Lord, show each of us what we need to sacrifice or commit to this Lent to truly grow closer to you. You know each of us in our uniqueness and you know what we need. Guide us so that we may all emerge from the penitent spirit of Lent with a truly renewed heart and spirit this Easter.We all these things in the name of the Father, Son, and Holy Spirt, Amen.
There are probably a lot of souls that have been saved because of their grandmother’s prayers.
This was the thought that was said almost two years ago during a Frassati Bible study. We were studying the Gospel of John; somehow the conversation went from the topic of healing to the works of St. Augustine, which led to talking about St. Monica because it was her prayers that helped her son’s conversion, then we were talking about the intersession of our heavenly mother the Blessed Virgin Mary, and at the end of that discussion someone said that there were probably a lot of souls which have been saved because of their grandmother’s prayers. The entire discussion was led by the Holy Spirit.
Today’s Gospel reading is about the paralytic man who gets up, picks up his mat, and miraculously walks to his home. It’s an incredible and powerful passage in Sacred Scripture. Jesus’ ministry was growing; people had come to know about his preaching and healing. While he was at Peter’s house many went over to see Jesus. So many people went to see him that the house was full—there was no room for anyone else to enter. But there was this group of friends determined to see Jesus. You see, their friend was paralyzed and unable to move, but they fully believed Jesus could heal him. As there was no room for them to enter the house through the front door, they cut a hole in the ceiling and lowered their friend into the room where Jesus was. Can you see the magnitude of their faith? Who knows the distance that they had already traveled while carrying their friend to get to the house? Then they get there, and instead of things being easy, it gets complicated. They are blocked from getting to Jesus, who, they know, can heal. I imagine them talking amongst each other at this point encouraging one another not to lose faith and to keep doing anything possible to get to Jesus. What other way is there to get in? People will not move out of the way, it’s too crowded. We must get him inside to Jesus. He will be able to heal him. You’ve heard of all the wonders and signs he’s done. Let’s get our friend in through the roof. Yes, let’s cut open the roof to get him inside. Yes, let’s do it for our friend, to get him to Jesus!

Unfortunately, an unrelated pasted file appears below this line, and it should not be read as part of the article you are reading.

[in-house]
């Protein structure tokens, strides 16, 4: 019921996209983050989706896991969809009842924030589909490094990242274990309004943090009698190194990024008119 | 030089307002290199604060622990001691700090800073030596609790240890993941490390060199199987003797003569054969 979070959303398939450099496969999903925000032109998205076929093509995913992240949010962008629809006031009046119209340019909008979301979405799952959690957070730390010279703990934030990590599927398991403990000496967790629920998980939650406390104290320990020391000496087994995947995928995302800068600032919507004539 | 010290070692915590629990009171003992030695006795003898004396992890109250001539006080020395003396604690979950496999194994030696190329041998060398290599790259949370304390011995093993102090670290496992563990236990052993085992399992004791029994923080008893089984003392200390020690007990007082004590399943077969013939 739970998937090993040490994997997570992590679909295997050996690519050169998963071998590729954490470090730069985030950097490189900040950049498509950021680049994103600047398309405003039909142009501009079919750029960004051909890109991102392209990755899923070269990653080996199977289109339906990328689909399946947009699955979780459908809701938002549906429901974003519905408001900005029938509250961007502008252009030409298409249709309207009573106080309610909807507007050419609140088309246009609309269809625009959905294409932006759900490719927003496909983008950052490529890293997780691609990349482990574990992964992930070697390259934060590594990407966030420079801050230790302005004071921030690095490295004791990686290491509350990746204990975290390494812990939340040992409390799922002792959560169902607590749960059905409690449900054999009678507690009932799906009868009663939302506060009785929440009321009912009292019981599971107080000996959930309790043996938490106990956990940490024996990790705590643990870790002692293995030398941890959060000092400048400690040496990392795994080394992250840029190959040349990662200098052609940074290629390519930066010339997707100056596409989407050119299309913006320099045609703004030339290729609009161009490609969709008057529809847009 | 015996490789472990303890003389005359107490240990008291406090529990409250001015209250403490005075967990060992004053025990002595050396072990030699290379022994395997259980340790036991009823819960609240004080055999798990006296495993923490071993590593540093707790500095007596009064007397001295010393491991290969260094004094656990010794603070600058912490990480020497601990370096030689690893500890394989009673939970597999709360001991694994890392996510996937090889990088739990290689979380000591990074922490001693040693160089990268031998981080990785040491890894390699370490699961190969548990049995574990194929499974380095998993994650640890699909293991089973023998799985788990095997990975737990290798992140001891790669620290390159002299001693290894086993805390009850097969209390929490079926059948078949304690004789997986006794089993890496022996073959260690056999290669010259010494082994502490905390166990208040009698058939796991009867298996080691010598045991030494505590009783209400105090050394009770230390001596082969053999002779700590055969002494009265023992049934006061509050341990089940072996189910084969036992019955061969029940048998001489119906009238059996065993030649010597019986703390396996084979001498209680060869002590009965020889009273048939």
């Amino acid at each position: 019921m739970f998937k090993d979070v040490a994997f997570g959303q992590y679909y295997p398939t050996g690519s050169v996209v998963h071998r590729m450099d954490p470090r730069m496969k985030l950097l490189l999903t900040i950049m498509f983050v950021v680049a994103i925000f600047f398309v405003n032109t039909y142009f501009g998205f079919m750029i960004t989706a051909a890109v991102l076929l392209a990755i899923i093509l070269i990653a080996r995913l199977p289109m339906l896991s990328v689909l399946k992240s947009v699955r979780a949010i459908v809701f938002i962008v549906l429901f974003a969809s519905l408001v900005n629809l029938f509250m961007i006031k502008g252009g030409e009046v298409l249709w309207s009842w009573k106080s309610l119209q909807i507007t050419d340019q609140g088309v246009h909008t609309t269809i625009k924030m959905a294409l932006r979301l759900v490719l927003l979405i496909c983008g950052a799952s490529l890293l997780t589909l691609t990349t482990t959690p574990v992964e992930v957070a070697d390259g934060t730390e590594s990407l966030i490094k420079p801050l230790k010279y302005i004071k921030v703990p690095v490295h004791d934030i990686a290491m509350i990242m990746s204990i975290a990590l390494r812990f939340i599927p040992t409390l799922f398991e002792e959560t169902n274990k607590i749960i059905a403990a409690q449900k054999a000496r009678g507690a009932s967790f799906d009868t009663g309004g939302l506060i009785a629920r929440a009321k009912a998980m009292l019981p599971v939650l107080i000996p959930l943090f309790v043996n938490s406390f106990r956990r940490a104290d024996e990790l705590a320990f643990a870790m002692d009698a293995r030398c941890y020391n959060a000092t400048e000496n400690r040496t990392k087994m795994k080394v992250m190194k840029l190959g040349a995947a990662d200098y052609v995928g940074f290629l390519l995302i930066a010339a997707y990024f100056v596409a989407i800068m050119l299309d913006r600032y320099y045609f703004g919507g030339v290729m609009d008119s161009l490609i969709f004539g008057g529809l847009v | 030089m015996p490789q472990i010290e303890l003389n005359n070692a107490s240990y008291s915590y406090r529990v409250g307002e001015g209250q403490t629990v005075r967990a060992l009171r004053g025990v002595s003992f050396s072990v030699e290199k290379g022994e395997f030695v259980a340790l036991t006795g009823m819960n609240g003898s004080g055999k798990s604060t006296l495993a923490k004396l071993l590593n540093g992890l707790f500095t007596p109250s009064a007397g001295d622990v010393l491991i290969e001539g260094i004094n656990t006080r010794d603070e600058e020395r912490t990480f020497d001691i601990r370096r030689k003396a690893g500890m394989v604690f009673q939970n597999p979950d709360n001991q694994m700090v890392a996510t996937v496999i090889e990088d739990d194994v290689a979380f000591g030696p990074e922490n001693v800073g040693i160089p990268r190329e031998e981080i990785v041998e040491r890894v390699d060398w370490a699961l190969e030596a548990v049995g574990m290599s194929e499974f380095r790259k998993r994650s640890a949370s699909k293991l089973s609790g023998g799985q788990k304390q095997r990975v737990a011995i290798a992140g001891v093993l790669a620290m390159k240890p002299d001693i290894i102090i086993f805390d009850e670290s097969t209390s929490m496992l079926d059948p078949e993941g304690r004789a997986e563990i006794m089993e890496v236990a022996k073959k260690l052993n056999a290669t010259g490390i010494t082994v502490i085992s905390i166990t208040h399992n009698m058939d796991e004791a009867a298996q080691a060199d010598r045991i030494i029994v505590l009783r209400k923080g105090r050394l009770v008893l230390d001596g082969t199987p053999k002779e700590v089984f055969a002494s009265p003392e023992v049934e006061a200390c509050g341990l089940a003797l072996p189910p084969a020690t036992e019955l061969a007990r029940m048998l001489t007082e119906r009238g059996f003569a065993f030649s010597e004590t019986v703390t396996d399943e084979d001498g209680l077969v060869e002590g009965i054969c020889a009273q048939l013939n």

The paralytic man was healed because of the faith his friends had; he was healed because his friends prayed, believed, and carried him to Jesus Christ. Those are the types of friends we all need. Those are the types of friends we should all be. If your friend is spiritually paralyzed due to the sins in their life, sin that is stopping them from walking on their own towards Jesus—help them. You can be that light that guides them. You can set a good example of how to live a virtuous Christian life. You can pray for them. A prayer is a conversation that your soul has with God.
Prayer, in itself, and the importance of praying for others have taken a very important part in my life. We cannot be like the people in the first reading who thought God wasn’t with them to fight in battle at their side. God is always with us helping us to fight our battles. Wether those battles be spiritual brokenness or physical illness, God is always by our side. When his children cry out, He listens. And I believe He takes delight in listening to the prayers of His children, especially those prayers (that act of love!) where we put our own needs aside and pray for the needs of others; when we pray for someone else to be healed and for them to encounter God’s love. Praying in the name of Jesus is powerful! He commanded the twelve apostles (and in turn commanded us) to “cure the sick, raise the dead, cleanse lepers, drive out demons” (Matt 10:8). God has freely given us these gifts to heal through prayer in His name and, we should freely give these gifts to others—so they may come to know Jesus Christ.